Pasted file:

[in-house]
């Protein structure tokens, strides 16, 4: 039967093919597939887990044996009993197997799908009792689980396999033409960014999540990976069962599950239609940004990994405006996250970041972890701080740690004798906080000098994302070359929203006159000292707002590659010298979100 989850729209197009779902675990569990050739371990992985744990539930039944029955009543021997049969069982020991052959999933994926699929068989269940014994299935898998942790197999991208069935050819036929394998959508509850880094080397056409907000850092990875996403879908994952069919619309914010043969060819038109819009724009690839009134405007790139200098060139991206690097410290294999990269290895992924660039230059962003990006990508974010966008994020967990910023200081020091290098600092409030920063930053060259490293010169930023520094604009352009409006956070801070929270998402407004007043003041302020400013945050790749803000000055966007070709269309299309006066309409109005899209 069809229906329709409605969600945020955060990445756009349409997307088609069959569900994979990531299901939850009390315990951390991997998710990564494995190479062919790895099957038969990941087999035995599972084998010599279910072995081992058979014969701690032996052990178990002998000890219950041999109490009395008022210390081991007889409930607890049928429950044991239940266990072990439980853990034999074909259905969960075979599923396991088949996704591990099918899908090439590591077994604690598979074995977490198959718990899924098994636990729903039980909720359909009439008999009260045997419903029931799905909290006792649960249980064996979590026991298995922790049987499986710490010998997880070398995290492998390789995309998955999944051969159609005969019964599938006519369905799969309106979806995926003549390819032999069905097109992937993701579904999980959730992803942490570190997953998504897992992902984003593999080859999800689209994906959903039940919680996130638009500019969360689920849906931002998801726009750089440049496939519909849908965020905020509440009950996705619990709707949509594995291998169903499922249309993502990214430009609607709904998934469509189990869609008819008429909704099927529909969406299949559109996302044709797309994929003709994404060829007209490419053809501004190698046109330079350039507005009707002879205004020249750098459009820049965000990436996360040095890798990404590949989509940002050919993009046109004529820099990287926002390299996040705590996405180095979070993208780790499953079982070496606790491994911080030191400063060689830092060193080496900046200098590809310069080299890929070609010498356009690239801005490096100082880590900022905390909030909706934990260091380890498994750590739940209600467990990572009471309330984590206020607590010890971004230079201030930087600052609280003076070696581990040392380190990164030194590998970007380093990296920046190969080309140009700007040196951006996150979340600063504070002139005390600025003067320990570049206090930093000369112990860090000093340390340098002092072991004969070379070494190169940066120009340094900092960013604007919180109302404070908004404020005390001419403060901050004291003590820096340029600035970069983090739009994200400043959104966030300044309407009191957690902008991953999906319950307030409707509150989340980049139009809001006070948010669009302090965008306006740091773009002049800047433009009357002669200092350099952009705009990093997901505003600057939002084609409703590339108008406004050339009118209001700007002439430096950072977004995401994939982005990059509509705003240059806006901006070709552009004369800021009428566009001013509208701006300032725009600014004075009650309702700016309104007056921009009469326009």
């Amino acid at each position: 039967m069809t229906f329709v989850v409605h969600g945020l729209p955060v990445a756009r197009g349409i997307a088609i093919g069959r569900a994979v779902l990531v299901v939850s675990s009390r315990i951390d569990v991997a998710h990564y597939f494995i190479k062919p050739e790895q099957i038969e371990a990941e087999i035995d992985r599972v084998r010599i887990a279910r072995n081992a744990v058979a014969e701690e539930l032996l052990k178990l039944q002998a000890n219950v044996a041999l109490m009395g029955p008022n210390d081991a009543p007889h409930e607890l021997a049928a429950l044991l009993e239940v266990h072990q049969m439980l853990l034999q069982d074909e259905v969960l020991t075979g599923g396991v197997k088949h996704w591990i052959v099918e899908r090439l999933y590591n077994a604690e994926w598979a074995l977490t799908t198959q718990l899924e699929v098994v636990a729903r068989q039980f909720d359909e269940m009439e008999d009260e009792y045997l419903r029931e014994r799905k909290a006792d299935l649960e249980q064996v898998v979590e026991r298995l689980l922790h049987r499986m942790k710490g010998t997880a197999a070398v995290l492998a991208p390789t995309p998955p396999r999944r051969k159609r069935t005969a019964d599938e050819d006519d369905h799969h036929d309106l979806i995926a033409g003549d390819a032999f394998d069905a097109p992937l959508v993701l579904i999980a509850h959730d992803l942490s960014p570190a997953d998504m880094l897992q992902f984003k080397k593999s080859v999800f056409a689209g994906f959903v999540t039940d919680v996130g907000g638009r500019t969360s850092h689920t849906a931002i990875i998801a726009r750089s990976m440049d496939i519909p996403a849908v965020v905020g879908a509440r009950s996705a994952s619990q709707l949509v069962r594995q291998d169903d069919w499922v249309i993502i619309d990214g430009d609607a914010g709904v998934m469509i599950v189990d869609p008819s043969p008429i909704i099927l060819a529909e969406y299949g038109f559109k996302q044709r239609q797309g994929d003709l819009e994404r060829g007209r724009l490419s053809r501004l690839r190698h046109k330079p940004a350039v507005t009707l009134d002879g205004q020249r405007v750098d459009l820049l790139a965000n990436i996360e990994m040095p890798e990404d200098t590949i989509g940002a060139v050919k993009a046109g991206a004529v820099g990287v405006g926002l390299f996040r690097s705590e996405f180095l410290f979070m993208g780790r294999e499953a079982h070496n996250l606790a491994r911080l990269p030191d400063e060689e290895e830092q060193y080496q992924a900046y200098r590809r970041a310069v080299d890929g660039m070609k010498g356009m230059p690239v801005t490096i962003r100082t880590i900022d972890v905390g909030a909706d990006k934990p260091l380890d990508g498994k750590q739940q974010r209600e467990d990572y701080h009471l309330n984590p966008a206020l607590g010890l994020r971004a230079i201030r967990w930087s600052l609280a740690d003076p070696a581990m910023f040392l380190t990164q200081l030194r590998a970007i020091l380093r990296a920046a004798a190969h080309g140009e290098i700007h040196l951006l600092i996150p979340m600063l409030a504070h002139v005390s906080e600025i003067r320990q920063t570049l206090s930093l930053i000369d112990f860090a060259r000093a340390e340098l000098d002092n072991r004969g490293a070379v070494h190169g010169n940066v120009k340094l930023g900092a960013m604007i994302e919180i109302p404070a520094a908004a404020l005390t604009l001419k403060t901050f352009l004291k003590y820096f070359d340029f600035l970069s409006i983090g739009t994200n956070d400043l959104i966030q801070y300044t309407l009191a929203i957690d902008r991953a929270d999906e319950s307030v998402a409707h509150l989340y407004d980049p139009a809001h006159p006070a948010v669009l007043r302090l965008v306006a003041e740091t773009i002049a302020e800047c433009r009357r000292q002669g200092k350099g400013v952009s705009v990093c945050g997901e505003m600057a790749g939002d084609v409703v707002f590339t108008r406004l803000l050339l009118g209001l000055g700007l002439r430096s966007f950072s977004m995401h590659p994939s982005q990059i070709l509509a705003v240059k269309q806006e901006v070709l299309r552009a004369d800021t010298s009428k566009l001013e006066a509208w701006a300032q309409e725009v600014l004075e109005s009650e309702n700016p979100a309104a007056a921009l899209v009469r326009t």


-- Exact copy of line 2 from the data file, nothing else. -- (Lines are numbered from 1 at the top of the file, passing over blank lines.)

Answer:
């Protein structure tokens, strides 16, 4: 039967093919597939887990044996009993197997799908009792689980396999033409960014999540990976069962599950239609940004990994405006996250970041972890701080740690004798906080000098994302070359929203006159000292707002590659010298979100 989850729209197009779902675990569990050739371990992985744990539930039944029955009543021997049969069982020991052959999933994926699929068989269940014994299935898998942790197999991208069935050819036929394998959508509850880094080397056409907000850092990875996403879908994952069919619309914010043969060819038109819009724009690839009134405007790139200098060139991206690097410290294999990269290895992924660039230059962003990006990508974010966008994020967990910023200081020091290098600092409030920063930053060259490293010169930023520094604009352009409006956070801070929270998402407004007043003041302020400013945050790749803000000055966007070709269309299309006066309409109005899209 069809229906329709409605969600945020955060990445756009349409997307088609069959569900994979990531299901939850009390315990951390991997998710990564494995190479062919790895099957038969990941087999035995599972084998010599279910072995081992058979014969701690032996052990178990002998000890219950041999109490009395008022210390081991007889409930607890049928429950044991239940266990072990439980853990034999074909259905969960075979599923396991088949996704591990099918899908090439590591077994604690598979074995977490198959718990899924098994636990729903039980909720359909009439008999009260045997419903029931799905909290006792649960249980064996979590026991298995922790049987499986710490010998997880070398995290492998390789995309998955999944051969159609005969019964599938006519369905799969309106979806995926003549390819032999069905097109992937993701579904999980959730992803942490570190997953998504897992992902984003593999080859999800689209994906959903039940919680996130638009500019969360689920849906931002998801726009750089440049496939519909849908965020905020509440009950996705619990709707949509594995291998169903499922249309993502990214430009609607709904998934469509189990869609008819008429909704099927529909969406299949559109996302044709797309994929003709994404060829007209490419053809501004190698046109330079350039507005009707002879205004020249750098459009820049965000990436996360040095890798990404590949989509940002050919993009046109004529820099990287926002390299996040705590996405180095979070993208780790499953079982070496606790491994911080030191400063060689830092060193080496900046200098590809310069080299890929070609010498356009690239801005490096100082880590900022905390909030909706934990260091380890498994750590739940209600467990990572009471309330984590206020607590010890971004230079201030930087600052609280003076070696581990040392380190990164030194590998970007380093990296920046190969080309140009700007040196951006996150979340600063504070002139005390600025003067320990570049206090930093000369112990860090000093340390340098002092072991004969070379070494190169940066120009340094900092960013604007919180109302404070908004404020005390001419403060901050004291003590820096340029600035970069983090739009994200400043959104966030300044309407009191957690902008991953999906319950307030409707509150989340980049139009809001006070948010669009302090965008306006740091773009002049800047433009009357002669200092350099952009705009990093997901505003600057939002084609409703590339108008406004050339009118209001700007002439430096950072977004995401994939982005990059509509705003240059806006901006070709552009004369800021009428566009001013509208701006300032725009600014004075009650309702700016309104007056921009009469326009």